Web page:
STLs and 3D Printing for PolyJet
This tutorial is the first part of our series about how to prepare and optimize settings for mesh file types supported by GrabCAD Print (GCP).
The tutorial explains the building blocks of 3D printing with PolyJet. We will explain the conversion process from a CAD file to an STL file and how to optimize it to achieve the best print results possible. Future tutorials in this series will then explain more advanced types of files and operations.
Step 1: From CAD to STL
How the conversion works
All 3D files originate in CAD programs, a combination of hardware and software that enables engineers and architects to design everything from furniture to airplanes. After designing a model in a CAD program, you save the design in a format that the 3D printing software can read, the most common of these is called Standard Triangulation Language (STL) ﬁle.
STL files are the key to translating 2D designs made on a computer into 3D prints. The STL file approximates the surfaces of the converted CAD model with triangles. The number and size of the triangles determine how accurately curved surfaces are printed. So, the more complex the original CAD model geometry, the more triangles it will have to represent those features.
Why we need to convert
GrabCAD Print can read and automatically convert from native CAD. However, if the file type is not supported by GCP, there are software packages that will export file types not currently supported by Grab CAD, such as FBX. These packages will typically be able to export a file that can be imported into GCP such as STL, VRML, and OBJ.
For CAD-designed models that need to be converted to an STL file, the STL file type describes only the surface geometry of a three-dimensional object with triangulated surfaces. This file type does not store information relating to texture or color. There are other types of printing files that developed after STLs that do store information regarding color and texture, such as VRMLs and OBJs. We will cover them in our next tutorial.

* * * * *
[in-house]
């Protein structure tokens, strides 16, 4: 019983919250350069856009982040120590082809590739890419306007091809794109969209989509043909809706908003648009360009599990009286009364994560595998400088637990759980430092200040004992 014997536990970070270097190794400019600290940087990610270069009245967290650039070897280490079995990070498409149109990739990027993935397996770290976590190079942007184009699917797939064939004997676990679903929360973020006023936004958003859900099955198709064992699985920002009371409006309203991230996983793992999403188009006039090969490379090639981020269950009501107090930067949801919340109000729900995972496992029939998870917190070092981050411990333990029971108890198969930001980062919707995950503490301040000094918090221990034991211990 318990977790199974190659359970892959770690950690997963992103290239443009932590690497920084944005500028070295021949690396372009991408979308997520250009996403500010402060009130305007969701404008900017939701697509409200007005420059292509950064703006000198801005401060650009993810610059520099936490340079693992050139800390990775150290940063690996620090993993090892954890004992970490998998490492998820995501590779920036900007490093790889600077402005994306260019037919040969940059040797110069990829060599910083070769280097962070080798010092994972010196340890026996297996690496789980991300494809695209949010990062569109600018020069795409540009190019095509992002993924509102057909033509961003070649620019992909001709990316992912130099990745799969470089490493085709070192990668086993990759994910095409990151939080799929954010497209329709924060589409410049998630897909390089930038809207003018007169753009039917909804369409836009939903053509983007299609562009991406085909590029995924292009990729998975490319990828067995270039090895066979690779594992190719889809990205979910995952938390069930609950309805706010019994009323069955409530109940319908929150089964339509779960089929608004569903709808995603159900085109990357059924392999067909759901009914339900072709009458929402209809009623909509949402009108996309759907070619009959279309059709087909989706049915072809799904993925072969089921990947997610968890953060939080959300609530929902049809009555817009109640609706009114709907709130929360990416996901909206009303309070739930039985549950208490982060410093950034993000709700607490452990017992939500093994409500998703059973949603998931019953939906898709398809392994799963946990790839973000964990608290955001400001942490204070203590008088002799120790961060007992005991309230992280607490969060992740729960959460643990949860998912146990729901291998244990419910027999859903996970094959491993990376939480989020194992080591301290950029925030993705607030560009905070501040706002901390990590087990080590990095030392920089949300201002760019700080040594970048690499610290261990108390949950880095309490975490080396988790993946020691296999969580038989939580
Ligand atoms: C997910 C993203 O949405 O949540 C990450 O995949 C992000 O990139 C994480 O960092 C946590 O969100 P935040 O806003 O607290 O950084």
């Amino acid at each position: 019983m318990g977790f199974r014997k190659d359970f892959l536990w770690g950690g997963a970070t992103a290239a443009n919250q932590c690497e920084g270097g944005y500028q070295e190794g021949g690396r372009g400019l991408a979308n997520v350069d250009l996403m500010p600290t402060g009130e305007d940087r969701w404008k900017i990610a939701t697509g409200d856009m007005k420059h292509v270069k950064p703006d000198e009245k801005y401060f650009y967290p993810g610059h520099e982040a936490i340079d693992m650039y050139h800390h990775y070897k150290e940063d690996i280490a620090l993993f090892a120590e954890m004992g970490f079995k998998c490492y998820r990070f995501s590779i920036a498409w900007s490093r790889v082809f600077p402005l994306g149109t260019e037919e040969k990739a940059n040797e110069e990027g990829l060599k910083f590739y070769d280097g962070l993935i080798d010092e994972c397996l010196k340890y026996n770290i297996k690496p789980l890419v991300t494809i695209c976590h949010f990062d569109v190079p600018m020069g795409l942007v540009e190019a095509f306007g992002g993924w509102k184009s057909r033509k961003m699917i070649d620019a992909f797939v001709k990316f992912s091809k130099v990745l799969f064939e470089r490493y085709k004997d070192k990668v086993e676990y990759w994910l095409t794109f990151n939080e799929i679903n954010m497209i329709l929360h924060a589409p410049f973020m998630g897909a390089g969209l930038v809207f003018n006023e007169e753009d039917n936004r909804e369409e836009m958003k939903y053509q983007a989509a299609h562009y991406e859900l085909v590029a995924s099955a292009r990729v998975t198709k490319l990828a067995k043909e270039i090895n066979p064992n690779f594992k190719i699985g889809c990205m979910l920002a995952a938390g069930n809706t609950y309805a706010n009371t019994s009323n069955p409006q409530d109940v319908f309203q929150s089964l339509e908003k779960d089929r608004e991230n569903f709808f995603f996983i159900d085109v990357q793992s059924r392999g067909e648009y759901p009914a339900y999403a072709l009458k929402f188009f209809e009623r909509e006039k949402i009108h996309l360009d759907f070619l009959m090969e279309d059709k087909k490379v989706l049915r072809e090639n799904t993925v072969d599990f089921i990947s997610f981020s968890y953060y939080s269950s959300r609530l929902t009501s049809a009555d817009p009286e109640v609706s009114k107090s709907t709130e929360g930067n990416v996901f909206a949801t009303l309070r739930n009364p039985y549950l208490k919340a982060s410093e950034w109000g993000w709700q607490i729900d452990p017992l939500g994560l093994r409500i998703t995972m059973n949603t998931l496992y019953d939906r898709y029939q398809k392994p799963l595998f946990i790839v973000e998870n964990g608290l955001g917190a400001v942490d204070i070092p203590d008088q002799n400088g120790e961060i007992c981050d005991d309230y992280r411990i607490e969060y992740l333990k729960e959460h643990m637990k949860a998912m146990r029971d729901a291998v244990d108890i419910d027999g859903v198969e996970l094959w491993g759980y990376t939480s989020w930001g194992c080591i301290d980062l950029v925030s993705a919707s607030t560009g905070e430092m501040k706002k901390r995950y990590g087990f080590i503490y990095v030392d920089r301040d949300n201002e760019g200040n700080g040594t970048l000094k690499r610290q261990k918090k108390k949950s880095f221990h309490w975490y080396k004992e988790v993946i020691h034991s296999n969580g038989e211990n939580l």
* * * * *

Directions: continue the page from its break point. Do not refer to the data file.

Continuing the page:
Understanding the quality/size trade-off:
The difference between a high quality STL and a “bad”, lower-quality, possibly faceted model is the number and size of the triangles the STL uses to replicate the geometry represented by the CAD design. More, smaller triangles will fill in the gaps better and render a more accurate conversion. The more complex the surface, the more triangles your CAD file should generate for an accurate representation.
This image shows that flat surfaces can use fewer triangles while a more organic, complex shape like a cylinder needs more, smaller triangles.
At the same time, the more triangles the STL file has, the larger the file size. So, when creating an STL file, the goal is to achieve a balance between file size and a fully-defined model that accurately represents smooth curved geometries.
Step 2: Optimizing STLs for Best Results
There are three main considerations for best results in STL files:
b) Angular tolerance
c) Storage format
As we mentioned above, the quality of the printed part is defined by the density of the triangle mesh. The resolution setting is what determines that density. Higher resolutions create more triangles and greater accuracy, but also heavier files. Choose a resolution that balances reasonable file size and a fully-defined model with smooth, curved geometries.
More complicated geometries will necessitate more triangles, more resolution, and heavier files. We illustrate this point below:
For a simple model such as a box, surfaces can be approximated with twelve triangles.